Bill O’Brien wants to take Penn State overseas

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Since Penn State will not be playing in the postseason in the next four years thanks to NCAA sanctions, Nittany Lions coach Bill O’Brien has been trying to come up with creative ways to give his team something to look forward to during bowl season. In July, and shortly after NCAA president Mark Emmert levied the sanctions against PSU, O’Brien suggested that perhaps Penn State could play a 13th game against Hawaii. However, that idea probably would have a difficult time coming to fruition.

“It’s normally a part of the penalties in a major infractions case when a postseason ban is issued,” John Infante of the Bylaw Blog told CFT on whether the NCAA would allow that game to occur. “It’s not in the consent decree, so still an open question of whether the NCAA would allow it as a 13th game. My bet is no.”

On his Thursday radio show, O’Brien came forward with another idea: playing a regular season game overseas. “Hopefully we can do something in the near future,” O’Brien said.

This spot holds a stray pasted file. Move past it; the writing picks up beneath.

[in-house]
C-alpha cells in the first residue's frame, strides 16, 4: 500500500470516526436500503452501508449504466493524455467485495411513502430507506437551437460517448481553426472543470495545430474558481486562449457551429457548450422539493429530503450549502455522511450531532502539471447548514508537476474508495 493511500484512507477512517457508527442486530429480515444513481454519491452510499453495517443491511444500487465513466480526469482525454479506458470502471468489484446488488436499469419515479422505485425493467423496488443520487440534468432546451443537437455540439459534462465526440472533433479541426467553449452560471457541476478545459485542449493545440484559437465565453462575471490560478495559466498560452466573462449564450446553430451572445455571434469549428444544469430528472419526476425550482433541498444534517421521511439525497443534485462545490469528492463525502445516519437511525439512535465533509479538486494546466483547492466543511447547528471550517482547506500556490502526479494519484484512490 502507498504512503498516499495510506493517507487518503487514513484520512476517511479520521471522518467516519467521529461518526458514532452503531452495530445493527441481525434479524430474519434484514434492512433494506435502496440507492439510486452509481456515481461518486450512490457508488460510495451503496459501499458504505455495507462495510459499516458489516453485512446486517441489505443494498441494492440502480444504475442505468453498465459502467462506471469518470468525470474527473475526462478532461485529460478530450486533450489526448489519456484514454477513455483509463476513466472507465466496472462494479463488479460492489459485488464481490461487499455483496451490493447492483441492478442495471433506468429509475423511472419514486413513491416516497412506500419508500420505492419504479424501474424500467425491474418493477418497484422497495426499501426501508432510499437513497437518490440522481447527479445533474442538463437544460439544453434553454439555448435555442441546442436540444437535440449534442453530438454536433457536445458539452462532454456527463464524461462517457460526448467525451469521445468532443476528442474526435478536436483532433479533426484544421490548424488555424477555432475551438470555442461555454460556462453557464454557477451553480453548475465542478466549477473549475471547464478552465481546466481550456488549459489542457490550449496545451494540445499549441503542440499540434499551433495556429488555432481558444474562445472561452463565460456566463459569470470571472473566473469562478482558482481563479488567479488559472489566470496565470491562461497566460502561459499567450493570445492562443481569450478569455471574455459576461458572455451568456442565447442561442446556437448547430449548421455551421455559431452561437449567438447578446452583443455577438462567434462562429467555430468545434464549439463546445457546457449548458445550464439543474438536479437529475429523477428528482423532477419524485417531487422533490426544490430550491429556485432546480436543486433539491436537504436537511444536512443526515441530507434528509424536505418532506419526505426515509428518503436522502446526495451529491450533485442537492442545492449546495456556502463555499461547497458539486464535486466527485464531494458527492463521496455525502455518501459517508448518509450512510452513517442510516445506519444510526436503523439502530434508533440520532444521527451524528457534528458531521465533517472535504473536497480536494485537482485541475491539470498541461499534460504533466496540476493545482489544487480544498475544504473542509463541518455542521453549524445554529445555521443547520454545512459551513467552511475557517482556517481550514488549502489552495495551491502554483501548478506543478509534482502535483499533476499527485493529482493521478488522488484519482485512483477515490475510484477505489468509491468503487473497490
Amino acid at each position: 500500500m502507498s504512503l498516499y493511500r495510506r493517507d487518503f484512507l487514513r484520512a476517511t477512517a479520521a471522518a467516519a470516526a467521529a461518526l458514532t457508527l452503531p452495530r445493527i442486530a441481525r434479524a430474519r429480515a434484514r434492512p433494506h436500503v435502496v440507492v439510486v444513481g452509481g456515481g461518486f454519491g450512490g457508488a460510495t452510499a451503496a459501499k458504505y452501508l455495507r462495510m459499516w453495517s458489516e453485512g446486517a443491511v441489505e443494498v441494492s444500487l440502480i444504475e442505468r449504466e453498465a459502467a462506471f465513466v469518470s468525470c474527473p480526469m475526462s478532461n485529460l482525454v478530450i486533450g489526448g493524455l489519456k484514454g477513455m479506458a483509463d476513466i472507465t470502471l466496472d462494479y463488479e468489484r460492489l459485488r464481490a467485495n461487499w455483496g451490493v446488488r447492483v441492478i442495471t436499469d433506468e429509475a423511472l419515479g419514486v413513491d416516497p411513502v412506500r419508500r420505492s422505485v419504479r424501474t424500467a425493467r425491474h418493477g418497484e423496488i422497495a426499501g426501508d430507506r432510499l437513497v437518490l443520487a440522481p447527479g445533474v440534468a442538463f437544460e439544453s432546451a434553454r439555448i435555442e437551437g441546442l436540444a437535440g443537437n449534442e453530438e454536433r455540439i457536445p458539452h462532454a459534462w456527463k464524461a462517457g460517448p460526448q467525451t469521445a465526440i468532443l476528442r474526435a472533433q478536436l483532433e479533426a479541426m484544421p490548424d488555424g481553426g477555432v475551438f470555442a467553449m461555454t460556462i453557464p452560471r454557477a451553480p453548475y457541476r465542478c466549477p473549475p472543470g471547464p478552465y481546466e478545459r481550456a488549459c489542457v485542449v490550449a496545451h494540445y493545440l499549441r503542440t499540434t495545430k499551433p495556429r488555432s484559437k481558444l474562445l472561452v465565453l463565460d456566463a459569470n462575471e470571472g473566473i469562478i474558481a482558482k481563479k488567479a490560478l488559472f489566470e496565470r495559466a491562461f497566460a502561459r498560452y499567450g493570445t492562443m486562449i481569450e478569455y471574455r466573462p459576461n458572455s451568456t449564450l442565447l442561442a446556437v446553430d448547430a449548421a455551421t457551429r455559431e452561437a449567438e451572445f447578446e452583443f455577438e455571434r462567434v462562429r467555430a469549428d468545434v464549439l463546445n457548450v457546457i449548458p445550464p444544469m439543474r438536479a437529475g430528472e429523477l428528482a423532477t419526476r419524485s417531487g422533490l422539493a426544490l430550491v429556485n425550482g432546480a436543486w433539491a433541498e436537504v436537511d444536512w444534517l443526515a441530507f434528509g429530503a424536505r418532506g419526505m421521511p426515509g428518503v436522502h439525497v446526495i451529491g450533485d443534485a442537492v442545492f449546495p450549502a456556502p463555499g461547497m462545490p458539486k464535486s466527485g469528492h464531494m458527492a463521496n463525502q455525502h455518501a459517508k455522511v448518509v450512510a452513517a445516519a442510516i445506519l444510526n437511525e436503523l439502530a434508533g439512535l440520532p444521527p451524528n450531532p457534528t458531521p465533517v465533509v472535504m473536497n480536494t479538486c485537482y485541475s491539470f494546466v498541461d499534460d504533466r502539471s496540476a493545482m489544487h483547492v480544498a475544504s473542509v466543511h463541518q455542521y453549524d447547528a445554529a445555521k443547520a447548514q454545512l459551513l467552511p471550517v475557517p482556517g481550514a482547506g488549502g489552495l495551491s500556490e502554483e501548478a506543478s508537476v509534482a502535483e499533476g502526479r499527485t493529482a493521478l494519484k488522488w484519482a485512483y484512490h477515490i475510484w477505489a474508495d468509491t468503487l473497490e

Like the Hawaii game, this is nothing more than a conversation starter right now. There are two basic hurdles Penn State would have to overcome for this to happen. First is scheduling. Here are the teams the Nittany Lions have on future nonconference slates:

2013
08/31 – Syracuse (already a neutral site game in East Rutherford, NJ)
09/07 – Eastern Michigan
09/14 – Virginia
09/21 – Kent State

2014
08/30 – Temple
09/06 – Akron
09/13 – at Rutgers
09/20 – UMass

2015
09/05 – at Temple
09/12 – Buffalo
09/19 – Rutgers

The 2013 nonconference schedule is included simply because it falls under the four-year postseason ban, but realistically, there’s little to no chance of anything happening as soon as next year. That currently leaves two road games, at Rutgers in 2014 and at Temple in 2015, as possible target games. As Kevin McGuire of The Examiner points out, Penn State would be reluctant to give up a home game for a trip overseas. Convincing Rutgers or Temple to do the same might be a tough sell as well. The common denominator is that the payout needs to be worth the trip, wherever it is.

And then there’s the whole NCAA issue. Infante explains on his blog that going overseas to play a game by itself is fine, but taking a foreign tour, which would in essence act as a bowl trip and include additional practice time, could be more complicated. “Penn State would need clarification on whether the fact that is has no postseason opportunities through 2015 prevents it forfeiting those postseason opportunities to go on a foreign tour,” Infante writes.